We say thank you when pleased with someone's help or attention. Usually it is replied: you are welcome.


  1. does it mean that thanks are welcome?
  2. is it the same sense when we say you are welcome to somebody arriving at home?

2 Answers 2


Collins defines "you're welcome" for English language learners as:

You say 'You're welcome' to someone who has thanked you for something in order to acknowledge their thanks in a polite way.

Additionally it is defined as:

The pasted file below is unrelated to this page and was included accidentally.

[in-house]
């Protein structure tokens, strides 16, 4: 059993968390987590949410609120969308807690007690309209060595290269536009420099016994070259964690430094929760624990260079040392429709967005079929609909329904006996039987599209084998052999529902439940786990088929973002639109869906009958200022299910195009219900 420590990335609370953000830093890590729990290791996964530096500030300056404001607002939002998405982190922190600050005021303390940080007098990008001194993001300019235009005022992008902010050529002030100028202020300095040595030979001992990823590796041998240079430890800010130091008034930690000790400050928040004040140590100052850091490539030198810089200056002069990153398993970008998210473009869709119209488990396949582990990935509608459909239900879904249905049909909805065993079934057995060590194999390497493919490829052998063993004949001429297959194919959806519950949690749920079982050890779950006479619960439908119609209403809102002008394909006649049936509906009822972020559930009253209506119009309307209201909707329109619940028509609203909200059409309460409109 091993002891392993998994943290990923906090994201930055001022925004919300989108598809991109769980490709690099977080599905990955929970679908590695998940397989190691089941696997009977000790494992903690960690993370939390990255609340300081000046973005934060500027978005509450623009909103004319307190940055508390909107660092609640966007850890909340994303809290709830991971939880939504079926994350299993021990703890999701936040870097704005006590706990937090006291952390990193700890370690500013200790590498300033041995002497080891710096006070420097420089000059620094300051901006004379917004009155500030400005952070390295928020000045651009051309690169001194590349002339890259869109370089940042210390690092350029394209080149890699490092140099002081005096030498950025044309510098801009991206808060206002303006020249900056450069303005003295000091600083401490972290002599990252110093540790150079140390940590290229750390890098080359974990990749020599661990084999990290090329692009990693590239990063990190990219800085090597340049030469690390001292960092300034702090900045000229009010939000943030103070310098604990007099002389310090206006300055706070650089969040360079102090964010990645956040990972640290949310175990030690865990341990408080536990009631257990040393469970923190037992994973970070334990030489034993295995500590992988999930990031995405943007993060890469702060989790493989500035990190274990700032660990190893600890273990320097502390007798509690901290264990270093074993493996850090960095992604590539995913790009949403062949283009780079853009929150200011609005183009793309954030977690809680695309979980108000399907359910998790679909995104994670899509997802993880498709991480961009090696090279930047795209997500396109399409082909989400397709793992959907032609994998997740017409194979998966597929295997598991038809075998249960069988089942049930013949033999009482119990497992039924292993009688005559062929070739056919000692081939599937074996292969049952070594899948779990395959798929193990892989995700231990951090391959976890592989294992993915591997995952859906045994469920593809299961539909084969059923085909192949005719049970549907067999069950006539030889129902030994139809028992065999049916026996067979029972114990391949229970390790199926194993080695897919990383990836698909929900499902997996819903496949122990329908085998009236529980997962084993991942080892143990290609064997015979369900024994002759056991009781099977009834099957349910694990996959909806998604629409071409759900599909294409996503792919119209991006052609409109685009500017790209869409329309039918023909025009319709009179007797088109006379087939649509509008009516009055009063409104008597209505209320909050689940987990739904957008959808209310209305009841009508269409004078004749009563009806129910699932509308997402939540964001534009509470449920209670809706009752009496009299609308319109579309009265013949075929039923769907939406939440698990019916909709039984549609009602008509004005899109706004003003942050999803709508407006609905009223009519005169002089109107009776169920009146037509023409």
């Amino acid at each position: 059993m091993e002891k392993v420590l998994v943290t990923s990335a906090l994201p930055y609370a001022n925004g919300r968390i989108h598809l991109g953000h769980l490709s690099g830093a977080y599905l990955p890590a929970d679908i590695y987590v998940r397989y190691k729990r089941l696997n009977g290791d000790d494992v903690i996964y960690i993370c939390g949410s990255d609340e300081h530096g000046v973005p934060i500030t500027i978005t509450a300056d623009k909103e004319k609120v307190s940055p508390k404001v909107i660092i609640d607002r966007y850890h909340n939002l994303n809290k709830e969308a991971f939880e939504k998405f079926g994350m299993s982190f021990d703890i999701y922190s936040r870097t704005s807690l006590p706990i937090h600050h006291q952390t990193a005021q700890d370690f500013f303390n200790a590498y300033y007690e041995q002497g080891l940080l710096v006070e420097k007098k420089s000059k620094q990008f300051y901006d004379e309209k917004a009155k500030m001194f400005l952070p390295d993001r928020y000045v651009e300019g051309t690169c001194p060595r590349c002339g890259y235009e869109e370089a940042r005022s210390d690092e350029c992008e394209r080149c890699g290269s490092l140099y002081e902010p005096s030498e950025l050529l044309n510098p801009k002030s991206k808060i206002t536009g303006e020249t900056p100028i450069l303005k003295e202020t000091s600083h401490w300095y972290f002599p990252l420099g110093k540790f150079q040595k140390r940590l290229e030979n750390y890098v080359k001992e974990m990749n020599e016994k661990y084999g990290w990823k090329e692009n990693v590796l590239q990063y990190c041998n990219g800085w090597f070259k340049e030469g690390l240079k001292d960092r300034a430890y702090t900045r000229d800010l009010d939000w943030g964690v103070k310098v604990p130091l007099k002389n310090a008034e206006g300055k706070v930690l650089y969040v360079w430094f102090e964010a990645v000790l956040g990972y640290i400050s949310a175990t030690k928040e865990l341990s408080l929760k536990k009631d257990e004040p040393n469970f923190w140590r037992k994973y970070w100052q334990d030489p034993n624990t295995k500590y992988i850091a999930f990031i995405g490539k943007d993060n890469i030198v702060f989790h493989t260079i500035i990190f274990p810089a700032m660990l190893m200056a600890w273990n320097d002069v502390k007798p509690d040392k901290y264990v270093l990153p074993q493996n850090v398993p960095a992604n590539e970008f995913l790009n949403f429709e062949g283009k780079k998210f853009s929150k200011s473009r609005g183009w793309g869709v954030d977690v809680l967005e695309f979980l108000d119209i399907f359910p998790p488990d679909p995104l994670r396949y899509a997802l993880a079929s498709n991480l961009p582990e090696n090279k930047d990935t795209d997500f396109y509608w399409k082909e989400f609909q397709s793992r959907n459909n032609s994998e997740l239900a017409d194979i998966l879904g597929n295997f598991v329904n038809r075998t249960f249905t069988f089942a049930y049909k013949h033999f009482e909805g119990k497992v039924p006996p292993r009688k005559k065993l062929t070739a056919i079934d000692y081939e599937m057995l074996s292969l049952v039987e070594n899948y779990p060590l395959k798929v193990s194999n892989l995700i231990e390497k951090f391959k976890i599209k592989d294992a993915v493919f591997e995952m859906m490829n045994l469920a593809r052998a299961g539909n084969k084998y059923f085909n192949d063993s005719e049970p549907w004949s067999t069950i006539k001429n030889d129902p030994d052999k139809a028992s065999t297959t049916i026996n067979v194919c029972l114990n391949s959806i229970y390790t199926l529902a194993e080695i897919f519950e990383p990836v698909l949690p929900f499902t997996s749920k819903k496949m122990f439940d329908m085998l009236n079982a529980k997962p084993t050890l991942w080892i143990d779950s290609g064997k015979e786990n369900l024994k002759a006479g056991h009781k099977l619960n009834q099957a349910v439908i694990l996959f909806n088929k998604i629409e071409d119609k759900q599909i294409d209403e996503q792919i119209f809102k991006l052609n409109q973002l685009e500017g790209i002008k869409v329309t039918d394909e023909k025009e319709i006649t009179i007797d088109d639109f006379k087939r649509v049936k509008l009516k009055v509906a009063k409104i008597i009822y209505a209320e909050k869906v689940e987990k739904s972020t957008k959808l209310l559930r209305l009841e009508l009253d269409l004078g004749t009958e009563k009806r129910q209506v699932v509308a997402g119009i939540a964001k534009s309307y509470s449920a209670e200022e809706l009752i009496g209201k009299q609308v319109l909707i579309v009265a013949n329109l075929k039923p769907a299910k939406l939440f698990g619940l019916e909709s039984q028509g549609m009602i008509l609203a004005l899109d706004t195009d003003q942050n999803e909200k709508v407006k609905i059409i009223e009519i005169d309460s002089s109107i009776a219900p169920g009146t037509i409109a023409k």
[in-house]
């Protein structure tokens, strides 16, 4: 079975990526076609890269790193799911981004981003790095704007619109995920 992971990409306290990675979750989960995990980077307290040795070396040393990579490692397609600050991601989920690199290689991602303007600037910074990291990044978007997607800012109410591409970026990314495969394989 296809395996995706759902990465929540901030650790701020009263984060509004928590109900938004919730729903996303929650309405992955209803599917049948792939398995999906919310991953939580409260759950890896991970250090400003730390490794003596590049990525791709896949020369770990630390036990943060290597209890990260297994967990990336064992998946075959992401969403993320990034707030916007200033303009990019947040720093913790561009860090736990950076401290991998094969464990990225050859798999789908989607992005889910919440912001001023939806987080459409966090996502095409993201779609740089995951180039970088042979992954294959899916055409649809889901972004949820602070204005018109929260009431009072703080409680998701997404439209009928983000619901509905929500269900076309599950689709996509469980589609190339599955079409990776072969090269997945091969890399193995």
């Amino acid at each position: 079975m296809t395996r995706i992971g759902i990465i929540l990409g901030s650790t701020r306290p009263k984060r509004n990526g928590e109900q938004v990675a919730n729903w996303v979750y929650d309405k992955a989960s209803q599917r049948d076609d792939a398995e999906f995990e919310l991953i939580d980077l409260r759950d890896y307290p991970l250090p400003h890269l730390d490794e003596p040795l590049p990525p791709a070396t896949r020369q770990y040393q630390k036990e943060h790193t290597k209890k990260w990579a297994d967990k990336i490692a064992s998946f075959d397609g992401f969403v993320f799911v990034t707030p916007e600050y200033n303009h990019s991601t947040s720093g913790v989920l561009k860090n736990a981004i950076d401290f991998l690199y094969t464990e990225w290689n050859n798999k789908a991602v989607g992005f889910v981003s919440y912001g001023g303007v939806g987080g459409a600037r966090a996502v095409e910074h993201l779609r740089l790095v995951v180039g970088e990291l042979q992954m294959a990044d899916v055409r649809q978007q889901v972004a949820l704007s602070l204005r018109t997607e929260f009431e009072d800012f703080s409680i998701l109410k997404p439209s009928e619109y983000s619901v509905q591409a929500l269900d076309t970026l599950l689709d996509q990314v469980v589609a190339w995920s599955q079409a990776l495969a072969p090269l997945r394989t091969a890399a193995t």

In American

[Y]ou're under no obligation for the favor given;

Hope this is helpful!


does it means that thanks are welcome?

When someone says "you're welcome", they usually mean that you were welcome to whatever you had thanked them for. For example, if the person had given you a cake and you said "thank you", if they respond "you're welcome" they're saying that you are welcome to the cake; that they are happy to give it to you. It is also often used to be polite to the person who said "thank you"; you can think of it as being almost like thanking the person who said thank you.

I hope this helps you. :)

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